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19th HOLE: THE READERS TAKE OVER
June 06, 1955
THE COLLEGE ATHLETE Sirs:In the May 23 issue, Jimmy Jemail has me saying, "All big-time college sports are subsidized. Players go to the highest bidder." While the statement is a fair but abbreviated paraphrase as far as it goes, it does not reflect my entire position as I presented it at a meeting of educators in Chicago and subsequently; I do not believe many colleges and universities violate the existing NCAA rules. However, I think the rules themselves should be revised so that an amateur is rightly defined. Anyone who accepts any kind of compensation for becoming a player should be declared to be what he is—a professional.
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June 06, 1955

19th Hole: The Readers Take Over

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THE COLLEGE ATHLETE
Sirs:
In the May 23 issue, Jimmy Jemail has me saying, "All big-time college sports are subsidized. Players go to the highest bidder." While the statement is a fair but abbreviated paraphrase as far as it goes, it does not reflect my entire position as I presented it at a meeting of educators in Chicago and subsequently; I do not believe many colleges and universities violate the existing NCAA rules. However, I think the rules themselves should be revised so that an amateur is rightly defined. Anyone who accepts any kind of compensation for becoming a player should be declared to be what he is—a professional.

The implication that I am in any way opposed to college sports is unfounded. I feel intercollegiate athletics of the amateur variety have a high degree of educational value for young people. Nor am I opposed to "big time" college sports for institutions which wish to pursue such programs.

What I do oppose, however, is the practice of maintaining commercialized sports under the guise of "amateur" athletics. My position is a very simple one. Let those colleges sincerely interested in amateurism select athletes after matriculation, without advance effort of any kind to induce athletes to go to their institutions instead of to some other. Such institutions could form an amateur league and play each other.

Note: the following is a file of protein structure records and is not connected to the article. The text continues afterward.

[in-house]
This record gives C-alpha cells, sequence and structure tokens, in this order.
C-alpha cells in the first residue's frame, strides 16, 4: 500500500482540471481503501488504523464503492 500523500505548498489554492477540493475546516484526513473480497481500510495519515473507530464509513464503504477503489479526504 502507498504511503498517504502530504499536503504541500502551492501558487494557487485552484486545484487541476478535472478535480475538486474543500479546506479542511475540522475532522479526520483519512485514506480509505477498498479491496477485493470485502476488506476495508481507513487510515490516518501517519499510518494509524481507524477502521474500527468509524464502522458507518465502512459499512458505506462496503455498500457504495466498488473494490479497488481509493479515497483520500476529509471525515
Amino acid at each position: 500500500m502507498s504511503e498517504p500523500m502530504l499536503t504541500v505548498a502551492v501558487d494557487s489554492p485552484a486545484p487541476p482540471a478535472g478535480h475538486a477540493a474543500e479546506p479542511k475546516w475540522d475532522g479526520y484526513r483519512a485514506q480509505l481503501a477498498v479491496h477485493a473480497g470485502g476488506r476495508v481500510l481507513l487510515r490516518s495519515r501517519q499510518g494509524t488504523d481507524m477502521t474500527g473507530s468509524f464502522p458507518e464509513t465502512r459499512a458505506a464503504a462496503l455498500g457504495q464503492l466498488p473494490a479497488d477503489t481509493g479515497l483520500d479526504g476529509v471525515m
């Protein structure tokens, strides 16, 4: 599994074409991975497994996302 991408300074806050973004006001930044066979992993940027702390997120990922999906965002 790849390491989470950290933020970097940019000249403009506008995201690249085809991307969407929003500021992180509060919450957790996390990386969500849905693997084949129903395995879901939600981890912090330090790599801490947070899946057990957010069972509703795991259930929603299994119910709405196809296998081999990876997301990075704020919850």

The rest, those which recruit players with various inducements such as athletic scholarships, should eliminate the hypocrisy from their position and call themselves the National Collegiate Professional Athletic Association or some similar name, and restrict their schedules to members of this league.

To those college authorities and alumni who argue that athletic scholarships get a lot of boys a college education who wouldn't otherwise get to college at all, let me ask this:

If a student is worth a scholarship and is just as worthy academically as any other aspiring applicant, why demand athletic skill as a prerequisite for helping him? And if he isn't equally worthy on academic merit, why do him the injustice of exploiting his athletic ability for the financial profit of a college from which the student cannot profit educationally? The scholarship available "for athletes only" is nothing but play for pay and should be clearly labeled as such.